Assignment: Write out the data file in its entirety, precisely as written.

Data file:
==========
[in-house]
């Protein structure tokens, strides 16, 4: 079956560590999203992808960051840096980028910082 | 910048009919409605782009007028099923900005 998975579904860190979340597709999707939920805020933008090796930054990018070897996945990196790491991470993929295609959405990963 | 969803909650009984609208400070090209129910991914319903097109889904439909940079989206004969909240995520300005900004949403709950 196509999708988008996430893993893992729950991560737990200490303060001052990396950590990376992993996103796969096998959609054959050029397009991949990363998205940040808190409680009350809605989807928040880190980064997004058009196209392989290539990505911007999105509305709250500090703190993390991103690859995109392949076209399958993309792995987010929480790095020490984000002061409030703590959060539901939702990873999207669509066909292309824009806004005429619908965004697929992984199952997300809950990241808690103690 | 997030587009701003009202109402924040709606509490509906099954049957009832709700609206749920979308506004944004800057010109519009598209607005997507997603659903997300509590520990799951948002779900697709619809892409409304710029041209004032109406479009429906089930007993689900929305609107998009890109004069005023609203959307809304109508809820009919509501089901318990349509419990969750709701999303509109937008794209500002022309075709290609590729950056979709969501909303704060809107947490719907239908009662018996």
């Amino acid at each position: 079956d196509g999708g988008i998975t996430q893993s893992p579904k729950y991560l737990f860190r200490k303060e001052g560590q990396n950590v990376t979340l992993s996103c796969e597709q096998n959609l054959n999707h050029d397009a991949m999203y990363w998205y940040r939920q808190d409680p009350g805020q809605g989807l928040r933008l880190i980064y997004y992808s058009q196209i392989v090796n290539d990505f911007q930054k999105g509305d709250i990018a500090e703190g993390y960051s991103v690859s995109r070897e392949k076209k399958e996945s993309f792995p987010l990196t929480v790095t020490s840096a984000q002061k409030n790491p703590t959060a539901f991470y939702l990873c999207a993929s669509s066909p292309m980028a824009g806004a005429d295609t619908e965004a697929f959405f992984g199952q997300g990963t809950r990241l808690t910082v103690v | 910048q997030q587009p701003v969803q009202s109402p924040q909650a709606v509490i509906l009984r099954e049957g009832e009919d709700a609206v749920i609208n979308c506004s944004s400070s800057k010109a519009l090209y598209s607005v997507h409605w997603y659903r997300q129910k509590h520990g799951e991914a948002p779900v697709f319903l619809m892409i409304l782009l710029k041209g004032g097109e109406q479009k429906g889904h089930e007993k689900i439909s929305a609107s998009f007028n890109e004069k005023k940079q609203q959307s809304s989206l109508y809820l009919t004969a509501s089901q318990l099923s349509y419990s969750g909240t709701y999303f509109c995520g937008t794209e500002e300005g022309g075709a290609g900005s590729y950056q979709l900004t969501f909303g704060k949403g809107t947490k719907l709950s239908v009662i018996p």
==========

[in-house]
């Protein structure tokens, strides 16, 4: 079956560590999203992808960051840096980028910082 | 910048009919409605782009007028099923900005 998975579904860190979340597709999707939920805020933008090796930054990018070897996945990196790491991470993929295609959405990963 | 969803909650009984609208400070090209129910991914319903097109889904439909940079989206004969909240995520300005900004949403709950 196509999708988008996430893993893992729950991560737990200490303060001052990396950590990376992993996103796969096998959609054959050029397009991949990363998205940040808190409680009350809605989807928040880190980064997004058009196209392989290539990505911007999105509305709250500090703190993390991103690859995109392949076209399958993309792995987010929480790095020490984000002061409030703590959060539901939702990873999207669509066909292309824009806004005429619908965004697929992984199952997300809950990241808690103690 | 997030587009701003009202109402924040709606509490509906099954049957009832709700609206749920979308506004944004800057010109519009598209607005997507997603659903997300509590520990799951948002779900697709619809892409409304710029041209004032109406479009429906089930007993689900929305609107998009890109004069005023609203959307809304109508809820009919509501089901318990349509419990969750709701999303509109937008794209500002022309075709290609590729950056979709969501909303704060809107947490719907239908009662018996």
């Amino acid at each position: 079956d196509g999708g988008i998975t996430q893993s893992p579904k729950y991560l737990f860190r200490k303060e001052g560590q990396n950590v990376t979340l992993s996103c796969e597709q096998n959609l054959n999707h050029d397009a991949m999203y990363w998205y940040r939920q808190d409680p009350g805020q809605g989807l928040r933008l880190i980064y997004y992808s058009q196209i392989v090796n290539d990505f911007q930054k999105g509305d709250i990018a500090e703190g993390y960051s991103v690859s995109r070897e392949k076209k399958e996945s993309f792995p987010l990196t929480v790095t020490s840096a984000q002061k409030n790491p703590t959060a539901f991470y939702l990873c999207a993929s669509s066909p292309m980028a824009g806004a005429d295609t619908e965004a697929f959405f992984g199952q997300g990963t809950r990241l808690t910082v103690v | 910048q997030q587009p701003v969803q009202s109402p924040q909650a709606v509490i509906l009984r099954e049957g009832e009919d709700a609206v749920i609208n979308c506004s944004s400070s800057k010109a519009l090209y598209s607005v997507h409605w997603y659903r997300q129910k509590h520990g799951e991914a948002p779900v697709f319903l619809m892409i409304l782009l710029k041209g004032g097109e109406q479009k429906g889904h089930e007993k689900i439909s929305a609107s998009f007028n890109e004069k005023k940079q609203q959307s809304s989206l109508y809820l009919t004969a509501s089901q318990l099923s349509y419990s969750g909240t709701y999303f509109c995520g937008t794209e500002e300005g022309g075709a290609g900005s590729y950056q979709l900004t969501f909303g704060k949403g809107t947490k719907l709950s239908v009662i018996p």